You thought that after the International Obfuscated C Code Contest, the Obfuscated Perl Contest, the International Obfuscated Ruby Code Contest and even the Obfuscated V contest nothing could surprise you anymore? Think again.
The goal of the annual Underhanded C Contest is to
write innocent-looking C code implementing malicious behavior. In many ways this is the exact opposite of the Obfuscated C Code Contest: in this contest you must write code that is as readable, clear, innocent and straightforward as possible, and yet it must fail to perform at its apparent function. To be more specific, it should do something subtly evil.
This year's challenge: covert fingerprinting. Write a program that performs some basic image-processing operation, but hides a unique fingerprint in the image it outputs.
The submission deadline is July 10th, 2005.
(via Bruce Schneier)
There will be multiple lectures on a broad range of security topics as well as several hours per day where the students will be hacking and researching "offensive information warefare".
The course itself is free, but you have to pay and organize your hotel etc. yourself.
The FAQ, the homepage from last year's summerschool and the paper "An Offensive Approach to Teaching Information Security" (PDF) by the organizers provide more information.
I'd like to go, but I'm not sure whether I will find some hotel which is cheap enough for a poor student like me ;-) We'll see.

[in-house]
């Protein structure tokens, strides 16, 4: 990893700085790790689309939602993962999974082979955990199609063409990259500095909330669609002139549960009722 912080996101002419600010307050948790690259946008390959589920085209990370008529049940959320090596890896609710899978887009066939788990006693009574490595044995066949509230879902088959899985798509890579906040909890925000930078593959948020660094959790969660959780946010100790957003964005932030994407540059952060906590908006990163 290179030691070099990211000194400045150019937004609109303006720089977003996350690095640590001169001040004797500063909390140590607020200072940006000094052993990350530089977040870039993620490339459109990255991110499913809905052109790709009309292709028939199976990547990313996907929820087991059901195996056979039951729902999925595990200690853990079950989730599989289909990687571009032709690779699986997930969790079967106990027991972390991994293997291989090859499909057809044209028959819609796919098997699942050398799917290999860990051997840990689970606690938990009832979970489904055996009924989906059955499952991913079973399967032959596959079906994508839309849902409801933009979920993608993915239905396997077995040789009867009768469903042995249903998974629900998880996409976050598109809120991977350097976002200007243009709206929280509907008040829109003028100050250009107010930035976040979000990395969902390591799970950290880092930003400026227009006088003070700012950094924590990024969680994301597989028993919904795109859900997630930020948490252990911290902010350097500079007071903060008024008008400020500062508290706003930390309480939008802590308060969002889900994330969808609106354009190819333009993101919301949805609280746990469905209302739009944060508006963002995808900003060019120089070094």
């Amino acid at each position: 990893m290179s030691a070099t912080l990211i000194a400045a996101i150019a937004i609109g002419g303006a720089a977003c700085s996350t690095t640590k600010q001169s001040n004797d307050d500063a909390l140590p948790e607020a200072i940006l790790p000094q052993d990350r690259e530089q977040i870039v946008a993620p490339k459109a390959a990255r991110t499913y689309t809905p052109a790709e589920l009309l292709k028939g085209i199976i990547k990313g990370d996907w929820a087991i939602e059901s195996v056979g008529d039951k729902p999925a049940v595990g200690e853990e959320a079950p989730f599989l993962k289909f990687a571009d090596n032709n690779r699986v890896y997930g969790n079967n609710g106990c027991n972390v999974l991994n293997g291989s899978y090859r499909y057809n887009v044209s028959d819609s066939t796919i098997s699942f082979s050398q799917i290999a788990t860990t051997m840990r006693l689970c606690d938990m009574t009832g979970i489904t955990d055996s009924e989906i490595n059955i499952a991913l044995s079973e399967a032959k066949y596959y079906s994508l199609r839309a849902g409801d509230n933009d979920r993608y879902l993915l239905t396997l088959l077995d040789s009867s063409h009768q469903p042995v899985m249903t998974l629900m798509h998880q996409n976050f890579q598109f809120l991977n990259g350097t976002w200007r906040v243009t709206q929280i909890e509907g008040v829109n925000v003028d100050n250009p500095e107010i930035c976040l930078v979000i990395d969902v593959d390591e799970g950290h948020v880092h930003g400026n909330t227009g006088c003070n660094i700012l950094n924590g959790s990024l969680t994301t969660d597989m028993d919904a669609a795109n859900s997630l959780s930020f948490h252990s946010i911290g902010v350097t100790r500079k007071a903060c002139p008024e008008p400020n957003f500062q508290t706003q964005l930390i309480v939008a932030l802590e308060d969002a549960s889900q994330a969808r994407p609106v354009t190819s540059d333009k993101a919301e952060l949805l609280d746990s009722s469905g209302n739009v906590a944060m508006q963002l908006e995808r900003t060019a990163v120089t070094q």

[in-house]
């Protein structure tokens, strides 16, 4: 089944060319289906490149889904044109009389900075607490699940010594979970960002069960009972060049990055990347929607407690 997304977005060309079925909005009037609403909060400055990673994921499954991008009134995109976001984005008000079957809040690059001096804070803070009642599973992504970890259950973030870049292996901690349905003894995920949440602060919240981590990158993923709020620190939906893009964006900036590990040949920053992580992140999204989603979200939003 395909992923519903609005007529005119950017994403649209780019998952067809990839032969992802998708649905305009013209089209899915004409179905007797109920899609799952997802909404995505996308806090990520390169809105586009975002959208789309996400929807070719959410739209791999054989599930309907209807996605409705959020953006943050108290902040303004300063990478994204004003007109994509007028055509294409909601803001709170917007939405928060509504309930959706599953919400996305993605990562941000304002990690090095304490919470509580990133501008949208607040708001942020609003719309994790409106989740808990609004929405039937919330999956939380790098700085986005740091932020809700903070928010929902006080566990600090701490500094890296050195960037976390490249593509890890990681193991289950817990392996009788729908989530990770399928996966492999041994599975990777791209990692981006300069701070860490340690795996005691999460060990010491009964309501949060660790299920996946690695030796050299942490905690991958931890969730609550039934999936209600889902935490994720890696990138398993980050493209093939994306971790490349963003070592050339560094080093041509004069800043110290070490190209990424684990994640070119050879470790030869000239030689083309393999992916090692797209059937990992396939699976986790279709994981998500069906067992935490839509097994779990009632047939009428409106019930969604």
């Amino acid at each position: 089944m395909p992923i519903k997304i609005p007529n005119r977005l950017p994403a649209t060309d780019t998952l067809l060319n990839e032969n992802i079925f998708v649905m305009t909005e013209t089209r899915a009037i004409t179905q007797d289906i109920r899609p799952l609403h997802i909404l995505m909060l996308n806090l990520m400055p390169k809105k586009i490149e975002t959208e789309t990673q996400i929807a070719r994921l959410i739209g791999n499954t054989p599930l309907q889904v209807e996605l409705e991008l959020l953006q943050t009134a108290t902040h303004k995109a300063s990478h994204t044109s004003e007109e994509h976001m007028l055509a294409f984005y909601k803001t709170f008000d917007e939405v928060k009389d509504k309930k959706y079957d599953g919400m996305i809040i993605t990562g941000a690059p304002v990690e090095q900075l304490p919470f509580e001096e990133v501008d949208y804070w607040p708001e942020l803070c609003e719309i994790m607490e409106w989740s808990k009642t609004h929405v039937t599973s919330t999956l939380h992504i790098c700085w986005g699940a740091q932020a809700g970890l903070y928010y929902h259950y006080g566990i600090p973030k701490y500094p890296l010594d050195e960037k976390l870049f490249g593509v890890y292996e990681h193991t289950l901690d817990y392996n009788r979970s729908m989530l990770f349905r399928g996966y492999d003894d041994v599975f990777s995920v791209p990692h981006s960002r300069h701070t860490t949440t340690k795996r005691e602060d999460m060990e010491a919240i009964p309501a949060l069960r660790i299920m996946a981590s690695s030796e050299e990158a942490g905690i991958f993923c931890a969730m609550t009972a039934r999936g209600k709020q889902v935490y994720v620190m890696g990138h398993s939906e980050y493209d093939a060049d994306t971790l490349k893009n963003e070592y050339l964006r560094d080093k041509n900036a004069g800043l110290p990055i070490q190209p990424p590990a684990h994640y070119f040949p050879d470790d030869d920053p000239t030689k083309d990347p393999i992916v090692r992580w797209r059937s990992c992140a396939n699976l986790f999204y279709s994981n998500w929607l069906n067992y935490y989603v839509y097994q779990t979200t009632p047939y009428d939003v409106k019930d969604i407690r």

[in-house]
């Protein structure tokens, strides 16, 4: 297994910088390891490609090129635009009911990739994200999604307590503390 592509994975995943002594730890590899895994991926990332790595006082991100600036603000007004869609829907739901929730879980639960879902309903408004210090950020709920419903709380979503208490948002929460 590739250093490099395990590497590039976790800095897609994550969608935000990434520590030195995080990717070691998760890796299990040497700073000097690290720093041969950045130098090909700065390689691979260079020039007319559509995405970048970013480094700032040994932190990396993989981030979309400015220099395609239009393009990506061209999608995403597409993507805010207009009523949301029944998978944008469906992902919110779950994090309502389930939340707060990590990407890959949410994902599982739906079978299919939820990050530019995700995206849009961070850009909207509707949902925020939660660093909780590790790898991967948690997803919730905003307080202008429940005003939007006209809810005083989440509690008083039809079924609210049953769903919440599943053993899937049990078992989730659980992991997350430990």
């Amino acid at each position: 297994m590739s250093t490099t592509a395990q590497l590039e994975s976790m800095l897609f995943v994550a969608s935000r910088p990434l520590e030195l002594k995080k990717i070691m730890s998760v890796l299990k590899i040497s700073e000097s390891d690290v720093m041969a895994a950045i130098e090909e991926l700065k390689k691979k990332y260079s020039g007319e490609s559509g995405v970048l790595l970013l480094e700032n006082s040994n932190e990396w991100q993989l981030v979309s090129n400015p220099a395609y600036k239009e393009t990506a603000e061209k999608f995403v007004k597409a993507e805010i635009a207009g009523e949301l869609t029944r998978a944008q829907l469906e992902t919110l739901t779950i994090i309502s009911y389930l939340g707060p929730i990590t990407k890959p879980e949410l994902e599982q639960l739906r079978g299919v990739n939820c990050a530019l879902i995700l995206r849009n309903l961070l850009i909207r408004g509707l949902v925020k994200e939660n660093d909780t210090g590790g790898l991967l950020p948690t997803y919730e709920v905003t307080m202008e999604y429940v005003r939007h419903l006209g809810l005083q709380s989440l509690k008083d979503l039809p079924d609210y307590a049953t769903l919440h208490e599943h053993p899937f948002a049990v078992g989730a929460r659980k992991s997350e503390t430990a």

(via disLEXia 3000)
That may sound like a stupid idea, and many years lots of security-minded people tried to educate users not to do that. But I think they have a point. Someone who uses the Internet regularly accumulates a whole bunch of accounts and passwords for all sorts of sites, servers etc. It's simply too hard to remember all of them. Thus far I agree.
But, I don't think writing down passwords on small pieces of paper and carrying those around in your wallet is a particularly good idea. It happens too easy that you lose your wallet, it gets stolen, or you lose the pieces of paper. Not to mention all kinds of social engineering activities, which are simplified a lot by this approach...
I do propose to write your passwords down. But do it in a computer file on a box where you're the only one with an account (your home PC or laptop). Encrypt that file with GnuPG and your're reasonably safe. Every time you need a password, decrypt the file, read and use the password, then wipe the decrypted plain-text file.
No more pieces of paper - help save the environment.
I have just uploaded fw_laptop, the firewall script I use to secure my laptop and/or desktop machines (but not my servers), in the Security section of my homepage. The script is GPL'ed and work in progress. I'm happy to receive feedback and/or corrections and suggestions regarding the script.
I will publish other similar scripts for different purposes when time permits.
Linux 220.127.116.11 has been released, which fixes two locally exploitable security issues. Another similar bug has been fixed recently by 18.104.22.168.
Every Linux box with local users should be upgraded ASAP. My laptop is already compiling away happily (although I'm the only one who has an account on it of course, but you never know)...